Landmark Agreement for Regional Fiber Optic Network becomes a National Model for Rural Development

Frontier, NESC and Senator Al Franken at our Groundbreaking in April (Jeff Frey Photo)
The title says "landmark" but this is a personal story.  All big things start with personal stories.

I first met Frontier's Kirk Lehman almost a year and a half ago - May 12, 2010 to be exact - at a presentation for telecommunications carriers interested in learning more about the Northeast Middle Mile Fiber Project.  Kirk's energy was contagious as he approached our technology guru Lyle MacVey and me after the meeting with a simple proposition: "Given what I'm hearing, I think we can make something happen." 

That day, Kirk and his team were among the last to leave.  I cannot recall the details of our conversation but I do recall how intrigued they were at the thought of creating a region-wide, public-private partnership within the competitive world of telecommunications.  That launched a series of off-line discussions mostly between Kirk on behalf of Frontier and Lyle on behalf of NESC. 

For the most part, these discussions moved along as they often do in a development project - slowly at first with ever-deepening dialog - as Kirk involved his team, up and down the ladder, and we remained in touch while going about the business of building a new network.  Fortunately, despite the complexities of planning, engineering, business models, legal review and relationship-building, Kirk and his team never wavered, Lyle and our team never faltered, and together we prevailed with a final agreement between NESC and Frontier that is now complete.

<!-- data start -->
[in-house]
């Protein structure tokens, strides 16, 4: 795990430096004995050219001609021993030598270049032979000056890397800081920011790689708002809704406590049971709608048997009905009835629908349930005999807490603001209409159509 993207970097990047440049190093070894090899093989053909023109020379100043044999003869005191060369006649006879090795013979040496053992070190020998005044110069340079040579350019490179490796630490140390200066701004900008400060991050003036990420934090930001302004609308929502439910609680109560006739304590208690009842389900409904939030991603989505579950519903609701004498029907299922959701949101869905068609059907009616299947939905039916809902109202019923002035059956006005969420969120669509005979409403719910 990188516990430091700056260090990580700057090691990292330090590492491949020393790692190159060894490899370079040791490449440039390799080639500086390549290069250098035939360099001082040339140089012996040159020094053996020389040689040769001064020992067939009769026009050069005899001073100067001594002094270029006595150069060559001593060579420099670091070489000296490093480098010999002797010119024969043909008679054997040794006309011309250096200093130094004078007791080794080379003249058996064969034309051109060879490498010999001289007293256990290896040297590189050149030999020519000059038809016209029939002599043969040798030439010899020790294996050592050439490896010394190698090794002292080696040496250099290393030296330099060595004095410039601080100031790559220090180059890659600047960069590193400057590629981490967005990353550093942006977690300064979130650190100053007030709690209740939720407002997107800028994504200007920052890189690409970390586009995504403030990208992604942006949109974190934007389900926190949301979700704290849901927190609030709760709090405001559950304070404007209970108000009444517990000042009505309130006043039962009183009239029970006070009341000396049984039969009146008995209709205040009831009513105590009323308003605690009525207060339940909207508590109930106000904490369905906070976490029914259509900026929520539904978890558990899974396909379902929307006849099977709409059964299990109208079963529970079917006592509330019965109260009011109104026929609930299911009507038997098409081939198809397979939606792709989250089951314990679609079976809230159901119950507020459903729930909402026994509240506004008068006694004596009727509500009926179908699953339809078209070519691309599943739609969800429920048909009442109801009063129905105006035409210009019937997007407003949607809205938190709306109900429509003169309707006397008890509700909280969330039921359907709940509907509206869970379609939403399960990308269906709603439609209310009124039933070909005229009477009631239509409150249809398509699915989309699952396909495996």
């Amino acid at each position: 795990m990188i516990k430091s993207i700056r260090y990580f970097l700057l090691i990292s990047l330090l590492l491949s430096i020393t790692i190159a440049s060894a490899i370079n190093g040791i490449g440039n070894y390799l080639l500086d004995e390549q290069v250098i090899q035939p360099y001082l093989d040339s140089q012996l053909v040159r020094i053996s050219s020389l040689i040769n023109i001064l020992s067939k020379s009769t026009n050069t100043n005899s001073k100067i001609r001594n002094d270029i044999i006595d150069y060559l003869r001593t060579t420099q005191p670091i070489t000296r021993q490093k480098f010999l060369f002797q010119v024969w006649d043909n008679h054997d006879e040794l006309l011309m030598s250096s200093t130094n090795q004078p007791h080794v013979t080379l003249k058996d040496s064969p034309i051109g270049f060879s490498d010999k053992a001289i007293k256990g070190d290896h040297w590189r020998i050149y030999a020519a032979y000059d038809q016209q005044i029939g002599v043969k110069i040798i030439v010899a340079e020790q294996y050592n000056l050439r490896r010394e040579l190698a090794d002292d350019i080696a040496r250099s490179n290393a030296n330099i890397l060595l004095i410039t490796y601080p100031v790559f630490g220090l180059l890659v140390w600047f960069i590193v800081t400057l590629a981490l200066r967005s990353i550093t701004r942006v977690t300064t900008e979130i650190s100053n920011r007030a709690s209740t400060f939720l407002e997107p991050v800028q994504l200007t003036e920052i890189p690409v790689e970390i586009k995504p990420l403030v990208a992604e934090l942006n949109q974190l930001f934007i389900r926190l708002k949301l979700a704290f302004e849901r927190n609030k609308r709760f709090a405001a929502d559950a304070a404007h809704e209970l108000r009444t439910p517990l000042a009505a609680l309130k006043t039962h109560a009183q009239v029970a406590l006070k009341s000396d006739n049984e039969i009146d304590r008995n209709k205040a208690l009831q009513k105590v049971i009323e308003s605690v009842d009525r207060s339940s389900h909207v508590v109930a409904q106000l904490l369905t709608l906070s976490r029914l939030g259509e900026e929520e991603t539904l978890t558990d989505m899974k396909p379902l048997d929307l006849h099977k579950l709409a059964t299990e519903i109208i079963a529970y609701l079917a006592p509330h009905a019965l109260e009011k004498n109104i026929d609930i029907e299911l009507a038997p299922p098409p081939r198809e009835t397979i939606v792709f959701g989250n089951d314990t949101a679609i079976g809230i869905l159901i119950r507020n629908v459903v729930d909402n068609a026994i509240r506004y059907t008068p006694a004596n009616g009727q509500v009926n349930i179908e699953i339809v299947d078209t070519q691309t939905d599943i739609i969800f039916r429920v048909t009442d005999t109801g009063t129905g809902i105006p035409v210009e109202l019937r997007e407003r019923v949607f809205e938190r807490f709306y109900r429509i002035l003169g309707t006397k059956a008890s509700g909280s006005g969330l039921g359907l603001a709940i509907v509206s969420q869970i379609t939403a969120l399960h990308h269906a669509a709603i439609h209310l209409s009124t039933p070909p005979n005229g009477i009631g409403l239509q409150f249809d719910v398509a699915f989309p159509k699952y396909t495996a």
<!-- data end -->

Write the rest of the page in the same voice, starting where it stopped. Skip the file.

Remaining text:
We have many people to thank as this world-class fiber connectivity project literally takes root. But today we are thankful for singular moments that transform themselves into big things simply because someone not only had a vision but had the clarity and commitment to carry that vision through to completion.

Thank you, Kirk. Thank you, Frontier!

Saturday, October 29, 2011

Welcome!

Education, technology, health care and economic development.  These cornerstones are essential to a healthy foundation and dynamic living in Northeast Minnesota.  In fact, these four key areas are at the heart of our commitment to a world-class standard of service right here at home.

Northeast Minnesota Lake Country (Photo: Paul Brinkman)
This column, this space, begins with all of us at the Northeast Service Cooperative: board, staff, members and partners.  However, in order to realize its full potential, this dialog - and what we learn and apply from it - needs to be shaped and eventually recreated by you.  If you've read this far, you've already taken the first step.  Thank you!

We believe that rural living is real living.  We also know that many of our friends and colleagues share this same belief.  We invite you to help us breathe life into our lifelong pursuit of a healthy, vibrant and essential Northeast Minnesota experience: from Moose Lake to Lake Vermilion, Grand Rapids to Grand Marais.  Thanks for stopping by.  And please take a moment to let us know what's on your mind today.